July 29, 2020

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But more than pure illustration, a map can be a plotted and deliberate literary device. And he found, as Tolkien did, that implementing such a visual at the right point in the writing process can both influence and add to a narrative.

Here, Paolini shares some advice for how to get started charting your own fantasy map.

For stories that take place on a smaller scale, a map may not be necessary. But for fantasy tales that involve numerous locations, extensive travel or concurrent events, a map can be a useful organizational device. Paolini realized he needed one about a third of the way through writing Eragonthe first novel in his series. Up until that point, the majority of the plot had taken place in a small town, where he could easily keep things straight in his mind.


But then the story started to expand. For the story to move forward, he needed mpa better idea of how long it would take to travel from city to city, and where important locations in the narrative stood in proximity to each other.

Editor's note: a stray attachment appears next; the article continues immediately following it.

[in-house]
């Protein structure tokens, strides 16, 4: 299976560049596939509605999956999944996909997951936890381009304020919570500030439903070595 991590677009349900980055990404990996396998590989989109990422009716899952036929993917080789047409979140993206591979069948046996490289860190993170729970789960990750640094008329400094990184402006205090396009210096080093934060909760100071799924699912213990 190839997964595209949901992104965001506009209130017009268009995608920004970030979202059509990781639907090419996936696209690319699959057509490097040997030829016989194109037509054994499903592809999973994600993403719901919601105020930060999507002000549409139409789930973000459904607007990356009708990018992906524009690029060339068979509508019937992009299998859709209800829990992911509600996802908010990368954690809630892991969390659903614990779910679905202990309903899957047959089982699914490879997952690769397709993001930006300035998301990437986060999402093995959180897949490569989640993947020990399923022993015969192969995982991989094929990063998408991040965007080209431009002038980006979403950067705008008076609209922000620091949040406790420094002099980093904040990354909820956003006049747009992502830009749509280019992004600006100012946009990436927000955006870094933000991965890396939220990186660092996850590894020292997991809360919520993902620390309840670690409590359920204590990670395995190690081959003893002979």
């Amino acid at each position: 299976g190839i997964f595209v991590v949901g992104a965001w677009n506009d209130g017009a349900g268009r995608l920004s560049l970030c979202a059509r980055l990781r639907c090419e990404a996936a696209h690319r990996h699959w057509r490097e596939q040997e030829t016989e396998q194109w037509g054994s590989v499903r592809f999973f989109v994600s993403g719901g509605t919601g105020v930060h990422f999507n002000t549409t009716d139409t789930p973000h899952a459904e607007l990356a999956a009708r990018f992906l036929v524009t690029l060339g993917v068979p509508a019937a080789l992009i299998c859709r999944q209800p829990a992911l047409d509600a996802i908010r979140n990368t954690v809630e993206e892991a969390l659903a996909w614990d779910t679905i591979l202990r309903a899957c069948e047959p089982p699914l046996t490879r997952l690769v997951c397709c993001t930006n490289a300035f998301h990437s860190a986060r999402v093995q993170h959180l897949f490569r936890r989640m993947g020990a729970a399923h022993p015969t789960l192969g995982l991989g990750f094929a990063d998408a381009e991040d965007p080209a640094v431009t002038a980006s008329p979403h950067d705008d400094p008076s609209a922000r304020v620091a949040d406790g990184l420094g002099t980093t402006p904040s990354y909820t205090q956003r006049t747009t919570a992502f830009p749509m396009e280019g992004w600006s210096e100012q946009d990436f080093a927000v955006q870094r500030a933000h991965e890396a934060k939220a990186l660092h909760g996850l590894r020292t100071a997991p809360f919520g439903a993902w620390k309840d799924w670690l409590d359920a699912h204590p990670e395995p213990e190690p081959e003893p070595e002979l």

It may sound obvious, but the stature of your map depends heavily upon the breadth of the story you want alagaesoa tell—which, initially, may not be as evident as you think.

He drew it on an 8. But over time, he realized the proportions were too confining. As the tale continued to grow and he began to flirt with the idea of a series, expansion seemed natural. Populating multiple books would require a greater variety of settings, and mwp any single area of the map would feel unrealistic and limiting.

Often in fantasy novels topographical features hold significance—dwarves live in mountains, elves live in forests—and if you plan to stick to such staples of the genre, they can help dictate the landscape of your map.

Beyond that, if brainstorming unique elements proves difficult, Paolini recommends turning to nature for points of reference. As you sketch the boundaries of your land, consider consulting an atlas for examples of geographical irregularities that will make your world appear more natural.

Cities and towns, flora and fauna, physical features—all of these details will have an impact. The journey itself might become a plot point.


How to Map Your Fantasy World |

What if something were to happen there? Look at your map and ask: Would this river be a good shipping route? Would these plains make rich farmland?

Questions are the basis of stories. What started as an inconsequential adornment may end up becoming a prompt for your narrative. But if you find, as Paolini and Tolkien did, that the map is a worthwhile guide, explore it to whatever extent you find best nurtures your process.

At its most basic, a map is an artistic accompaniment to a book. But it also keeps readers from getting confused in the story. When wondering where a city is in relation to another, they can quickly flip to the map and acclimate. Tyler Moss is the managing editor of WD.

How to Map Your Fantasy World

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